Sunday, December 28, 2014

Sex- A poem by Amit majmudar

There are some poems that make me burn up and take flight like a Chinese Lantern. They say what I always wanted to say, and I stay up stunned and resonating. Here is one of those. Enjoy!


The one book where we never lose our place

spreads its covers to a gooseflesh Braille.
We are bookmarks slipped into each other.
In that book, we read each night of a couple
who go without touching for hours on end;
then, the dishes put away, the toddler
powered down and set to charge for tomorrow,
they thumb a lock and make a greenhouse
where once there was a master bedroom.
Orchids push open the drawers. Honeybees
bother the reading lamp.
The carpet threads itself with grass
twitching higher in a sunset-sunrise time-lapse
as the house regresses to a forest,
the plumbing to brooks, the chandeliers to stars
and “mommy” and “daddy” to the first lovers ever
under a glazed glass dome the size of the sky,
no duty save sensation,
the scar from her Caesarian
his Tropic of Capricorn. At last the throbbing
vines that roped them flush to the bed
slink back into the box spring.
The greenhouse shatters into mist
to reveal a plaster ceiling. They pull apart,
fall open like the covers of a book,
their years together pressed, preserved,
petals they can place on their tongues

Monday, December 8, 2014

I Love Living in this Village!

As I drive around this village, I see how harsh living conditions are. It is visible everywhere- in the fodder grass drying on the trees (I know how much hard work is involved in cutting the grass for cows and then drying it for the winters), in the fields that are worked upon all year round (back breaking work with little return), in the ragged school kids, in the condition of clothes drying on clothes lines, in the mud houses barely holding together, and in the roads that are never more than stones and mud. Life here is hard and harsh.

But as I drive around, I feel my heart uplifting. I love living in this village. 

I love the grass drying on the trees. It, to me, is a sign of family values, for no one person can collect so much grass all by herself. Families toil together for months to collect this much grass. It also is a sign of love and care for their precious cows, gentle creatures, who give back as much as they take in.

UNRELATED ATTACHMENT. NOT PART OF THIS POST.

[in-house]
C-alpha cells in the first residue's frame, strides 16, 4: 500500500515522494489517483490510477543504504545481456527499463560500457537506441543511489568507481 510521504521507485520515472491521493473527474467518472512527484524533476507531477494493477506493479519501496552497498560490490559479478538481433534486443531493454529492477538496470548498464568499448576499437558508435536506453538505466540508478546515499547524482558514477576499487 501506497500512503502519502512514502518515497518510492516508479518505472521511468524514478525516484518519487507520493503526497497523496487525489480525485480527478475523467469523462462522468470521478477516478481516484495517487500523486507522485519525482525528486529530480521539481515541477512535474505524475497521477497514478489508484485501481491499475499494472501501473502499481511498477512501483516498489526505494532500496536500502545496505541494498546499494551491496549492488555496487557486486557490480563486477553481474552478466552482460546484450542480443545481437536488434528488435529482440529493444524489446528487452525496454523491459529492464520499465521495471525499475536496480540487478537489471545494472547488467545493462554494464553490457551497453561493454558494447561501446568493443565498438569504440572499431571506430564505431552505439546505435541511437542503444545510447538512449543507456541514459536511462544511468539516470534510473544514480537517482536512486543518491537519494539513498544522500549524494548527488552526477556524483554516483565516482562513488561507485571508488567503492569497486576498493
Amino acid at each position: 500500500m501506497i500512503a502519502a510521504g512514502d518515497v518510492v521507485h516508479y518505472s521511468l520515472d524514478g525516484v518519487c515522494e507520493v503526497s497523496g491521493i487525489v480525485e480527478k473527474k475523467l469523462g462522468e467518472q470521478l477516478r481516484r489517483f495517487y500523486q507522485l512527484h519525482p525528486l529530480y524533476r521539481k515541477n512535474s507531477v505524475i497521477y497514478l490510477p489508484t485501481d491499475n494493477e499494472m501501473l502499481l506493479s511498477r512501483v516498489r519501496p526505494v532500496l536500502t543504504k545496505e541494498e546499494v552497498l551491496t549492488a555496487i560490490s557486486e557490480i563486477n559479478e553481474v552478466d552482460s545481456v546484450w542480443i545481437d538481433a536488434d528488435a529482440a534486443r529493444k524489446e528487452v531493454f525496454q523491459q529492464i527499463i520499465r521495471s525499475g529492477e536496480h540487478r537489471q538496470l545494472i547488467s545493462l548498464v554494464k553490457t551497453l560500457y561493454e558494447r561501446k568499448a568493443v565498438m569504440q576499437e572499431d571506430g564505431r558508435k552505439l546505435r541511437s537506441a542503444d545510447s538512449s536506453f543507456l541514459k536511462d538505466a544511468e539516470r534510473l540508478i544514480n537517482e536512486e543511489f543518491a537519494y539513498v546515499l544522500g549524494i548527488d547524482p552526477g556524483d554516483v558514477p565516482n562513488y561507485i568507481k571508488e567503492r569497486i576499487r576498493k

I love the fields that change color based on what is being sown or harvested. It, to me, is a sign of give and take from the Earth, something I was so far removed from for years. I envy those who touch the Earth so closely and are touched by it. How very blessed they are. And how disconnected are the likes of us!

I love the ragged children. They have none of the goodies that city kids have- no vitamins, no tabs, no TV, no books, no play grounds, no cloying parents to oversee them. Nothing. Yet they have such light in their eyes. And they make me feel so special just because I stop to talk to them or teach them occasionally in school. They make me believe I could make a difference in their lives, and how rare and beautiful is that!

I love the worn out clothes that people wear. On days when I am wrapped in layers to beat the cold, I see young kids and old folks walking around in threadbare sweaters and chappals on their feet. That, to me, is a sign of such wholesome health, because you can survive here in that attire only if you are active all day and hardy as a bull.

I love the mud houses with their rooms in a row, slate roofs and huge aangans. These are the only type of dwelling that merge seamlessly with the mountains and rivers and trees around us. I have always believed that everything nature makes is beautiful and everything man-made is ugly. But mud houses prove me wrong. 

I love the unmade broken roads. It is because of them that we slow down and I can look around at these pretty sights in my village. It is them that remind me that we are nothing. Our tar sprayers and road rollers can do whatever they want, but come monsoon, roads will be washed off. We are insignificant against the elements that rule our world here. 

That is why I love living here in this village. It makes me at once insignificant and impactful. It makes me feel connected to the source of life.  It makes me see as I have never seen before.

And I can't stop looking.  

Sunday, December 7, 2014

Holes in the Soul

Love is like anger in many ways. It is self-righteous- it comes with a belief that "since I feel it, it must be right". Much like anger, it is self-fulfilling- every action, every emotion, just fuels it and proves it right. And much like anger, it hides other important facts- about yourself and about the other person.

But the power of relationships have little to do with "love" you feel for the other person, except at the very start. And when relationships sour, it is not because people change. It is, in fact, simply because people don't change.

The loving husband, who one day becomes abusive, is just being who he always was. The starry-eyed girlfriend, who now can't stop finding faults in the man she once adored, is just being who she always was. The once devoted lover, who now seems indifferent, is just the person she/he always was. The meanness, the lack of consideration, the indifference, the selfishness, the abuse- these don't spring up from nowhere. They were always there- in individuals who got together by falling in love.

The secret to a good relationship is within each of us. It is not a complex secret really, but a simple fact that you need two good people for a good relationship. Only two complete people can make a complete relationship. Empty people create empty relationships.

No lover can fill holes in the soul.